Reporter Luke Russert earned himself boos, and an accusation of sexism, after he asked why Pelosi wouldn’t step aside as leader House Democrats for younger leadership that might be more in touch with younger voters.
From the Washington Post:
When Pelosi took questions from reporters, NBC’s Luke Russert asked her whether she thought the House Democratic leadership is too old.
“The answer is no,” Pelosi responded as her colleagues booed loudly. She later called the question offensive and noted that reporters rarely ask such questions of male leaders, including Senate Minority Leader Mitch McConnell (R-Ky.).
“Everything that I have done in my almost decade now of leadership is to elect younger and newer people to the Congress,” Pelosi said. “In my own personal experience, it was very important for me to elect young women.”
But the question is worth asking, because Democratic lawmakers have said privately that the party need to begin fostering younger leaders. Pelosi, House Minority Whip Steny Hoyer (D-Md.) and Rep. James Clyburn (D-S.C.), an assistant to Pelosi, are all in their 70s.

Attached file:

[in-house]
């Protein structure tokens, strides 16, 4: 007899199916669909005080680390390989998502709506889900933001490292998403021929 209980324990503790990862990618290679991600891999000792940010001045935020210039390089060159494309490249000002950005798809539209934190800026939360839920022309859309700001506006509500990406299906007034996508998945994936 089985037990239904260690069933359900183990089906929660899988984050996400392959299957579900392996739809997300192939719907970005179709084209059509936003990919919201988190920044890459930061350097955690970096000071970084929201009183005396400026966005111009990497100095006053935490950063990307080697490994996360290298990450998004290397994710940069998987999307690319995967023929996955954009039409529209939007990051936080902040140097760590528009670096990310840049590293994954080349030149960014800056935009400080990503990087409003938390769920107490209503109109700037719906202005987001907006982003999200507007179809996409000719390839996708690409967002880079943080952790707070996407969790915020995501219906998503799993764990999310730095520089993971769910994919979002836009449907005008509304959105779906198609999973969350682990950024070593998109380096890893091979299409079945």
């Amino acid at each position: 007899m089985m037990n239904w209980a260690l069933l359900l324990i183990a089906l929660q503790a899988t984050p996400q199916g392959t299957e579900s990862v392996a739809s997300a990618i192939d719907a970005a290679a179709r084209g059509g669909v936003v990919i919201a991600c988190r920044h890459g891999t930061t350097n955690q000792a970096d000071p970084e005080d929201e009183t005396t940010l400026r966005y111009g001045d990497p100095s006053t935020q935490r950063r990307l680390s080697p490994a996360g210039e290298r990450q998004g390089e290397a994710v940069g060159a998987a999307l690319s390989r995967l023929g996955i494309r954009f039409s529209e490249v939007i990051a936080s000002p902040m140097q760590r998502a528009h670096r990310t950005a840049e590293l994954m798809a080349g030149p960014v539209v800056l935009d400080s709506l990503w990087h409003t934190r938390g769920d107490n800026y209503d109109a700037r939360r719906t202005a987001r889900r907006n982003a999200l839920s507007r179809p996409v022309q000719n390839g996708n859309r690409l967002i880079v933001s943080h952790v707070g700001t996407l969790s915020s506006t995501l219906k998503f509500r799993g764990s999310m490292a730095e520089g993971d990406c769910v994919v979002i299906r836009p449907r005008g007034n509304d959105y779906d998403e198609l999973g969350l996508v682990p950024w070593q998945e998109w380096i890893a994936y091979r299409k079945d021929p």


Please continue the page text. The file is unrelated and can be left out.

I seem to remember plenty of reporters and political analysts making an issue out of John McCain’s age when he ran for president in 2008. And certainly age demographics have been much discussed in the wake of the 2012 elections.
Clearly Pelosi is feeling a little sensitive to questions about her decision remain as House Majority Leader for another Congress, and her knee-jerk accusations of sexism are just par for the course when Democrats want to deflect criticism.
Because it can’t ever just be that you’re being critical of a liberal. You’re always victimizing them too, because of their race or their gender, etc., etc.